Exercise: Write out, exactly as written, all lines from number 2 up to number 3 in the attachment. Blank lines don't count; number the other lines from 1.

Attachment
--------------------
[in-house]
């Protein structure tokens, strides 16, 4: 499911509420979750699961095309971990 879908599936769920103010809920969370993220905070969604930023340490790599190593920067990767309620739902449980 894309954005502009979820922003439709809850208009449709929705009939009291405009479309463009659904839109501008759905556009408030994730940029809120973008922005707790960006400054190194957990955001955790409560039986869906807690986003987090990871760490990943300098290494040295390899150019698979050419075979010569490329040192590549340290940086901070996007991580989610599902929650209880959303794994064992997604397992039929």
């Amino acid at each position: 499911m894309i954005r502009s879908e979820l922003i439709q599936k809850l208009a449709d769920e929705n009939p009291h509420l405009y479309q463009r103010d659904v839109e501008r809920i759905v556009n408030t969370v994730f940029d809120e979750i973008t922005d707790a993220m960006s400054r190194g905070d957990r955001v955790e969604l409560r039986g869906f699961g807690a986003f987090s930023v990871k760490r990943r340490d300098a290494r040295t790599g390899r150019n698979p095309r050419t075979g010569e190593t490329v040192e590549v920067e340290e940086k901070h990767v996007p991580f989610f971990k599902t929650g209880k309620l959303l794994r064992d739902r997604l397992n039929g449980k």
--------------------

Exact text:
């Protein structure tokens, strides 16, 4: 499911509420979750699961095309971990 879908599936769920103010809920969370993220905070969604930023340490790599190593920067990767309620739902449980 894309954005502009979820922003439709809850208009449709929705009939009291405009479309463009659904839109501008759905556009408030994730940029809120973008922005707790960006400054190194957990955001955790409560039986869906807690986003987090990871760490990943300098290494040295390899150019698979050419075979010569490329040192590549340290940086901070996007991580989610599902929650209880959303794994064992997604397992039929």
């Amino acid at each position: 499911m894309i954005r502009s879908e979820l922003i439709q599936k809850l208009a449709d769920e929705n009939p009291h509420l405009y479309q463009r103010d659904v839109e501008r809920i759905v556009n408030t969370v994730f940029d809120e979750i973008t922005d707790a993220m960006s400054r190194g905070d957990r955001v955790e969604l409560r039986g869906f699961g807690a986003f987090s930023v990871k760490r990943r340490d300098a290494r040295t790599g390899r150019n698979p095309r050419t075979g010569e190593t490329v040192e590549v920067e340290e940086k901070h990767v996007p991580f989610f971990k599902t929650g209880k309620l959303l794994r064992d739902r997604l397992n039929g449980k």